Save. Spend. Splurge.

The simple secret to becoming wealthy and rich

Want to know the secret? It’s pretty simple on paper, but hard to execute, it goes a little something like this:

Make as much money as you can and then save as much of it as possible.


Sounds stupid right?

Some people forget that you have to make money to be able to save it.

This means if you’re working a part-time, minimum job at 20 hours a week, you are not working to your full money-making potential.

To make more money, it doesn’t mean you need to have the best degrees from the most prestigious schools or to have started out with a silver spoon in your mouth by having the best family connections.

At any job, in any industry, you can always be on the lookout for better paying jobs by switching companies, negotiating your salary, and looking out for opportunities right in front of your nose.

All of this, comes at a price however — it means you need to hustle and work hard for the money.

You can’t sit back and be lazy and whine about how smart you are if only you had the job to prove it.

Get out there and get the job to prove it.


Once you’ve made as much money as you can, you shouldn’t forget the other side of the equation which is to save it.

So unless you’re a lottery winner (in which case, what are you doing on this site? πŸ™‚ ), you should always watch your expenses, because no one became rich without knowing where the money was being spent.

And you know what? I’ll bet the smartest lottery winners manage their money too and they don’t spend foolishly as if the money will never disappear.


People who make 6-figure incomes may not be wealthy at all if they spend 100% of their income, and likewise, people who make modest incomes may be quite rich because they’ve lived carefully their whole lives to save a substantial amount.

People who make a lot of money are also not necessarily the most financially responsible, so don’t assume that just because someone is a doctor or a lawyer, that they are rich.

There are plenty of examples where you find people making pots of money, only to realize that since they thought they made so much money, they could spend it like crazy, and they were spending far beyond what they made each and every month.

Or even celebrities! They make millions a year, but may not save any of it. *cough* Nicolas Cage *cough*


So don’t get it mixed up that people with a high income, are always the smartest at managing their money, it could very well be the other way around.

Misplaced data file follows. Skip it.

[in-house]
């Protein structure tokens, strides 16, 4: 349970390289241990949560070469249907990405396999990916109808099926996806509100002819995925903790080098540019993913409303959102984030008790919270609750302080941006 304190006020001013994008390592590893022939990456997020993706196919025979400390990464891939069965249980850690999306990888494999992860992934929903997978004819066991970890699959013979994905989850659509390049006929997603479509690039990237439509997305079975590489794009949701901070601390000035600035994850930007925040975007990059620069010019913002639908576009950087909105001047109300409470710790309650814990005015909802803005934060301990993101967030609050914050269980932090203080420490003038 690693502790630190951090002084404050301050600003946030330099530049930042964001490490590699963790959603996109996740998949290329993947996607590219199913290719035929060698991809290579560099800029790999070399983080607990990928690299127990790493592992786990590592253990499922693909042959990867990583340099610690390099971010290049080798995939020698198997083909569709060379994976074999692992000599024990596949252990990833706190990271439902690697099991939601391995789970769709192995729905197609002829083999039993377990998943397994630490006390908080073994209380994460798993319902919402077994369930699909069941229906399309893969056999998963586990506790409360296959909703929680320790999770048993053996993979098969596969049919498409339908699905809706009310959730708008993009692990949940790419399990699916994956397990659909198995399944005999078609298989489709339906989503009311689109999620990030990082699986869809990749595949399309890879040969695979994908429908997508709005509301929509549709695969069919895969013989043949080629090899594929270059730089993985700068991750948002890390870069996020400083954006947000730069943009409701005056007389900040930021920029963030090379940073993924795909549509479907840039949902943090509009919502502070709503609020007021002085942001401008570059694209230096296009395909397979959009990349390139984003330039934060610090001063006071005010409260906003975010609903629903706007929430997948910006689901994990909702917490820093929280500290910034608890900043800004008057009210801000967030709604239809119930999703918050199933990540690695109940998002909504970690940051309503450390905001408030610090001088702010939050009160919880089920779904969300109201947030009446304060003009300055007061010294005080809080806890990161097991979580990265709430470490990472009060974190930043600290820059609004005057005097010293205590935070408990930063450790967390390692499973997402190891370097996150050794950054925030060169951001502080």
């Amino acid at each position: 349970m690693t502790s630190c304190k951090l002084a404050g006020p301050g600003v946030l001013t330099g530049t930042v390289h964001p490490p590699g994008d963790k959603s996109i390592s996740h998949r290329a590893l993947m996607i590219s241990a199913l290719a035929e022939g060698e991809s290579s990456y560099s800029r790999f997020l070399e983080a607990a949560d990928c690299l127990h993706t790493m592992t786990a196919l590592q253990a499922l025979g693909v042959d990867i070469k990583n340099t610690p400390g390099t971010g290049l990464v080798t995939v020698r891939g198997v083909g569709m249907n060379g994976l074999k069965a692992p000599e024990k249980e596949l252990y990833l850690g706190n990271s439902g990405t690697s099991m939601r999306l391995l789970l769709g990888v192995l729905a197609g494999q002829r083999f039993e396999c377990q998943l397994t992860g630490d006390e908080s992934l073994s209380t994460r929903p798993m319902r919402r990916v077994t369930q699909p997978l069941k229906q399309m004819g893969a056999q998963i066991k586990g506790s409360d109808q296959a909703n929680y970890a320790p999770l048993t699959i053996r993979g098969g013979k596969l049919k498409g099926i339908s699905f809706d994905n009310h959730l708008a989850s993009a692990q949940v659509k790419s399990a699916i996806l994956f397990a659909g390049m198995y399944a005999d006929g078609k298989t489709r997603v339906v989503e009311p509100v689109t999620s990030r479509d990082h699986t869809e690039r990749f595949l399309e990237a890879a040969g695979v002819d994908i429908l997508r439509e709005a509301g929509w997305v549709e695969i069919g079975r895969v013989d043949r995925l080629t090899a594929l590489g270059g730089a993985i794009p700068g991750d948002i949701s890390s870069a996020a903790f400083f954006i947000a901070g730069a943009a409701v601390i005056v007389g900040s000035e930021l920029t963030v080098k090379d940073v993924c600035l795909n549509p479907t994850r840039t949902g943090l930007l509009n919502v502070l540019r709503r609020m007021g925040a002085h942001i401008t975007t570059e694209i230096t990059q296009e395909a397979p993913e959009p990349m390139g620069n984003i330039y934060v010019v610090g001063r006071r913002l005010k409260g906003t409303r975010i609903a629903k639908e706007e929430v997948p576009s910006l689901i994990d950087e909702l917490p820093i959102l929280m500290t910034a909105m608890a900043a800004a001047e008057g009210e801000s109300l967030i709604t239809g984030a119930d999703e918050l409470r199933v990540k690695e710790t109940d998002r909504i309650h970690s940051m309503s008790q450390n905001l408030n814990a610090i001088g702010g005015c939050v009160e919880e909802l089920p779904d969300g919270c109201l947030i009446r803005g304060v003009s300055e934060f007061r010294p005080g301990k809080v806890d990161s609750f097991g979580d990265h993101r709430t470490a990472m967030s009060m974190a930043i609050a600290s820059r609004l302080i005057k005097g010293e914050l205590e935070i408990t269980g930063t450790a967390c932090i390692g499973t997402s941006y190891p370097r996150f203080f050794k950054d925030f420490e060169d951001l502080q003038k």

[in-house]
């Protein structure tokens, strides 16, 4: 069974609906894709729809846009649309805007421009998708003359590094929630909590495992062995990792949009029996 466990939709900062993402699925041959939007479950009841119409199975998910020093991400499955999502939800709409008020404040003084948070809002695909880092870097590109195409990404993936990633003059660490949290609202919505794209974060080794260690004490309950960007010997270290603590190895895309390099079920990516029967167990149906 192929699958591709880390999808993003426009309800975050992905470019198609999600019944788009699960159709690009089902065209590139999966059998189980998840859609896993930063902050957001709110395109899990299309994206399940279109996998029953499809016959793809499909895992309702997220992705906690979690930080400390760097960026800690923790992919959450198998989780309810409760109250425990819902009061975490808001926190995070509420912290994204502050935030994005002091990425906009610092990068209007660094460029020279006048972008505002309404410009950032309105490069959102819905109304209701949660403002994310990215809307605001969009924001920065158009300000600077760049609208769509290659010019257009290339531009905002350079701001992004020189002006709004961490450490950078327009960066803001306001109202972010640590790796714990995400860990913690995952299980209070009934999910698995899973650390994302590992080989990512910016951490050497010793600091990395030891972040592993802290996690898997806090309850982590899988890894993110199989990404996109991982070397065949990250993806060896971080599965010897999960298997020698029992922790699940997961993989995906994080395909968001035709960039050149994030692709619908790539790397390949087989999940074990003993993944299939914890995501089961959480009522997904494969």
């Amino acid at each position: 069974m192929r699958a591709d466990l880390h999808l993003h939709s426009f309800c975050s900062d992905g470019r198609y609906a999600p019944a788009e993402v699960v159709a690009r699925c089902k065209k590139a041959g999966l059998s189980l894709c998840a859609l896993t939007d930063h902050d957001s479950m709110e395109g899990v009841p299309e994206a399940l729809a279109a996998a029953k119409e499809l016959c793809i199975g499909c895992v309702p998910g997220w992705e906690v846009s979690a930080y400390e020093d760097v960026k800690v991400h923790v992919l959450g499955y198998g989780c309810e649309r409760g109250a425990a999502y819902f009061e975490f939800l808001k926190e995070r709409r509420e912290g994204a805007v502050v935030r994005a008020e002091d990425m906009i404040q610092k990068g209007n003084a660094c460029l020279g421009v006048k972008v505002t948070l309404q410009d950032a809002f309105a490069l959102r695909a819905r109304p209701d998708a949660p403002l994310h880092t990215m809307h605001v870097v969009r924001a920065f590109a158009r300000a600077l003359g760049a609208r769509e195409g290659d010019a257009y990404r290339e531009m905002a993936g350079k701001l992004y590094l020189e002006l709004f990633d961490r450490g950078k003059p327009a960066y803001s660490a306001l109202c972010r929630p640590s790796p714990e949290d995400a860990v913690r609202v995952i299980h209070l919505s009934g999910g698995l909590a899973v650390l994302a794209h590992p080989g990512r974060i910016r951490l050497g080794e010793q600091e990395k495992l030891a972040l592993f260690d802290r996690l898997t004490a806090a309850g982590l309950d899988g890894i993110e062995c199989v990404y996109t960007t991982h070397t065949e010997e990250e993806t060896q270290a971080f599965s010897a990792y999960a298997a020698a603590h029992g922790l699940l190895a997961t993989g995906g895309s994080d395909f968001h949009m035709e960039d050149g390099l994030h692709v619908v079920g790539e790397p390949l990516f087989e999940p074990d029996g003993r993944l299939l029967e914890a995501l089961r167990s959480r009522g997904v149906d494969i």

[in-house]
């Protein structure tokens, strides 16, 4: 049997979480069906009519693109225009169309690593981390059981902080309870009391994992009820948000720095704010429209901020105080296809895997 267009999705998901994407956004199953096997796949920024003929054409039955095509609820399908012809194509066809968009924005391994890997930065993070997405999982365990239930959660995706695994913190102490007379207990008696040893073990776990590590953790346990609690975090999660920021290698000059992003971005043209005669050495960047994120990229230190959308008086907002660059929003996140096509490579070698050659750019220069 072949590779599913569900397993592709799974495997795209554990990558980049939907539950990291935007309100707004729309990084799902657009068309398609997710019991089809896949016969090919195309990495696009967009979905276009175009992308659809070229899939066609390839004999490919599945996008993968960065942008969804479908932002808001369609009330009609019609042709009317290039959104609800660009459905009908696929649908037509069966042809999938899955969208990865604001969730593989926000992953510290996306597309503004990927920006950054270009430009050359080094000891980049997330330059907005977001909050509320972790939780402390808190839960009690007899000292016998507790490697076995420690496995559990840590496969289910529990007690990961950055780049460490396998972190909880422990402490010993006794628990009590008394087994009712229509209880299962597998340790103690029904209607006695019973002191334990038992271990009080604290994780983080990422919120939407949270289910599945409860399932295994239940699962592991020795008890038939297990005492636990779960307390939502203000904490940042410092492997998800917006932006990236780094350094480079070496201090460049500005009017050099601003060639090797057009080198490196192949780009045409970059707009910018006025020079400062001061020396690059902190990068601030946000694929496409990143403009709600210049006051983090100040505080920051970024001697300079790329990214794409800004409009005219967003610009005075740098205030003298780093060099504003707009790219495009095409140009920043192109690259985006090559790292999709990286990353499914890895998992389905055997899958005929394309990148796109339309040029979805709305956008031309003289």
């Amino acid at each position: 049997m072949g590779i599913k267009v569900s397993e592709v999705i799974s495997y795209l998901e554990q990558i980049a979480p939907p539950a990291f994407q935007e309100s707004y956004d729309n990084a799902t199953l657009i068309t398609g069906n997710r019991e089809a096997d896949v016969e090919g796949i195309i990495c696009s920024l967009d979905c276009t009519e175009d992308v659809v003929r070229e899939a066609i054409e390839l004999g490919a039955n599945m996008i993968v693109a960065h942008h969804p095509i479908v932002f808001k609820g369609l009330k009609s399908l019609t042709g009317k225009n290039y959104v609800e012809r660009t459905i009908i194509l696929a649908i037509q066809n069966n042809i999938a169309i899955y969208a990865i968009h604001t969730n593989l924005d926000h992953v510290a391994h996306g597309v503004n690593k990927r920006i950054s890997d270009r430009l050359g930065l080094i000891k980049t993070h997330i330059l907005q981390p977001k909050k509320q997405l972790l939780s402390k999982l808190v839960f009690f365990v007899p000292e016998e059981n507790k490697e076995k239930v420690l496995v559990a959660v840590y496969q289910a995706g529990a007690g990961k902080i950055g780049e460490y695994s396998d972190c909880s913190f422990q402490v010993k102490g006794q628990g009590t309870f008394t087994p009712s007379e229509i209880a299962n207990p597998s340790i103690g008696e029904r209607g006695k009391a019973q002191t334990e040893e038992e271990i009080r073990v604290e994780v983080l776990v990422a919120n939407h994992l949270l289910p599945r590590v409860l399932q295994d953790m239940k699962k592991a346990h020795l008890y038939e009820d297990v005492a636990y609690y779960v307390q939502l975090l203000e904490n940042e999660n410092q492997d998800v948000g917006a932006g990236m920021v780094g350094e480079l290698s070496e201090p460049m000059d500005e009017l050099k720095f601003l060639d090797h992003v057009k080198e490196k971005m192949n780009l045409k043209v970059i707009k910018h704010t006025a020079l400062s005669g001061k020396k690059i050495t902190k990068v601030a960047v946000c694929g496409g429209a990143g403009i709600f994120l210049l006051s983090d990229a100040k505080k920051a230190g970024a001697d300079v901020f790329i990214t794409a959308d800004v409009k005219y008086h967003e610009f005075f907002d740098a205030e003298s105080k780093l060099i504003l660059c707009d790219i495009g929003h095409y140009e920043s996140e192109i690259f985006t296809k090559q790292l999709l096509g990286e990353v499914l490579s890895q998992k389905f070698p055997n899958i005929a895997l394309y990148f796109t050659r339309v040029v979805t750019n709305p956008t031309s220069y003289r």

People who want to become rich, focus on their net worth — net worth is simply how much they have (assets) and how much in debt they are (liabilities).

They know that if you have a huge $1,000,000 mansion but have an outstanding mortgage of $999,999 on it, then your net worth is only a measly $1.

Whereas if you have $20,000 in the bank with absolutely no debts whatsoever, your net worth is $20,000 and is far better than the million-dollar mansion situation.

Simply put, the wider you can increase the gap between how much bacon you bring home, and how much you avoid eating all of it, the richer you will be.

This is why net worth is a far better indicator of wealth than income — it really shows you how good you are at making money as well as spending it carefully and wisely.


When I first heard the word ‘save’, I thought about a financial prison where I would be forced to deny myself the simplest of pleasures.

I thought I’d be stuck wearing the same outfit day in and day out, and be forced to buy 1-ply tissue paper because 2-ply was $0.05 more per roll.


Au contraire!

The thing I realize now about saving, is that it should be a permanent part of your budget.

Frankly, once I set aside however much I want to save each month, I am able to spend the rest of it guilt-free because I know I’ve safely secured my own future.

You don’t need to do this by having to make your own soap (unless you choose to), or to start living on ramen noodles.

So each time you get your paycheque, pay yourself first by setting aside at least 10%-20% of your income into savings into short-term, retirement and/or emergency funds.

Then if you’re finding that your budget is already too tight to buy 3-ply tissue paper rolls you really like, then you need to go back to the wealth equation and make more money, by picking up a part-time job or increasing your skills so you can get a promotion and/or ask for a raise.


Basically, your money is your money. Your. Money.

This means that you decide what you will spend and save for your own future — no one else is responsible for that except for you, and that’s the way it should be.

Personally, I always try my best to maximize the gap in that equation between my income and my expenses. I earn like a princess but try to live like a pauper.


  • Corianne

    Here in Belgium, I can’t even buy the rough 1-ply toilet paper… the cheapest is a very soft 2-ply one, which would be considered quite a luxurious option in the Netherlands. Most of the toilet paper rolls are 3-ply/4-ply… can’t even save on that here :’)

  • Sarah

    Great post! Thank you fo all the tips.

  • Ramona


    I found that, if we do earn more, our savings do get a bigger boost, provided we don’t fall into the ‘lifestyle inflation’ trap.

    In the past years, while income has increased steadily, we were able to get more stuff done and plan better for our future.

    So earn more. Save more πŸ™‚

  • Lisa

    Simple yet powerful advice! πŸ™‚

  • Revanche

    This is probably where “simple doesn’t mean easy” comes in!

    P.S. I’m always thrilled when someone supplies 3-ply because I’m not paying for that. But I sure do like it πŸ˜‰

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